Rather than wasting your week constantly refilling these divots with soil or sand, reinforce your turf a stable grid system. Products such as the Atlantis Turf Cell act as a barrier for grass roots, preventing soil compaction and destruction of the root system. To put it simply, you can drive over the grass all you like and it won’t die off. This is because only the blades of the grass are the above the protective grid, the root ball is sitting untouched inside the plastic cell void. Unlike concrete and other reinforcement options the cells are completely permeable, meaning they wont affect your stormwater requirements.
Sold in square metre sheets of clipped together recycled plastic panels, the turf cell is incredibly easy to install and suits projects of all sizes, from backyards to sports fields. Simply lay the turf cells on top of 100mm of compacted road base, or equivalent growing media, followed by 20mm of sand (if required). Then fill the cells completely with topsoil straight from the truck (you can drive straight over them for unloading!) and water the soil in. Fill to the top of the cells and either seed the soil or roll your turf over the top. If using turf rolls, make sure to hit them to break off excess dirt - this ensures the roots are completely inside the cell, not just sitting on top.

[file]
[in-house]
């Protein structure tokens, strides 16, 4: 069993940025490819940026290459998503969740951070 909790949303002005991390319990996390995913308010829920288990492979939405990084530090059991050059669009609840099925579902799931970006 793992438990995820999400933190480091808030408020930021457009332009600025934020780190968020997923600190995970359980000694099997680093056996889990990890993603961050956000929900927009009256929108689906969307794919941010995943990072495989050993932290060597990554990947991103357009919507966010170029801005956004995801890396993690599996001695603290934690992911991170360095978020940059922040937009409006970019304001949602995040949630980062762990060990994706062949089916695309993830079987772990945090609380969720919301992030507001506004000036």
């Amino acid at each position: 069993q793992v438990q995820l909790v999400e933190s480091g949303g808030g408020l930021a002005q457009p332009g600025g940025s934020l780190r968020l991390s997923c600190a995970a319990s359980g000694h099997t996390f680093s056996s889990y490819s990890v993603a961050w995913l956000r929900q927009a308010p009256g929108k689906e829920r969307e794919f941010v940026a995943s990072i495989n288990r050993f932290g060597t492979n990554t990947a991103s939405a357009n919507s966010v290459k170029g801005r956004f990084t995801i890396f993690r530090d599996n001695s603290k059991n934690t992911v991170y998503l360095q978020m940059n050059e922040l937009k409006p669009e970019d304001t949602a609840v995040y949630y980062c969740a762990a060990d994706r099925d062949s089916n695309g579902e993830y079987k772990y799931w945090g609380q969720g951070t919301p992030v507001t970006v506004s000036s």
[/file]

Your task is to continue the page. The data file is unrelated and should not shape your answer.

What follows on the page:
If you’re laying new turf in the backyard or in a rooftop greenspace, you might also want to invest in some drainage cell underneath to help get your garden off to the right start. This eco-friendly product provides modular drainage wherever you need it, to prevent flooding in urban greenspaces as well as a passive irrigation source in landscaped gardens. It also enables you to direct the flow of excess stormwater that would normally flood low-lying areas of your lawn.
A large component of gardening is preparing for the next season and putting measures in place to make it difficult for pests and diseases to take root, and in Australia’s climate keeping an eye on the weather during different seasons and adjusting watering schedules is as important as spraying for weeds and fertilising. Modern varieties of turf are developed to be tolerant of drought, shade, weeds and pests but as a living thing it still needs care even with the best possible preparations.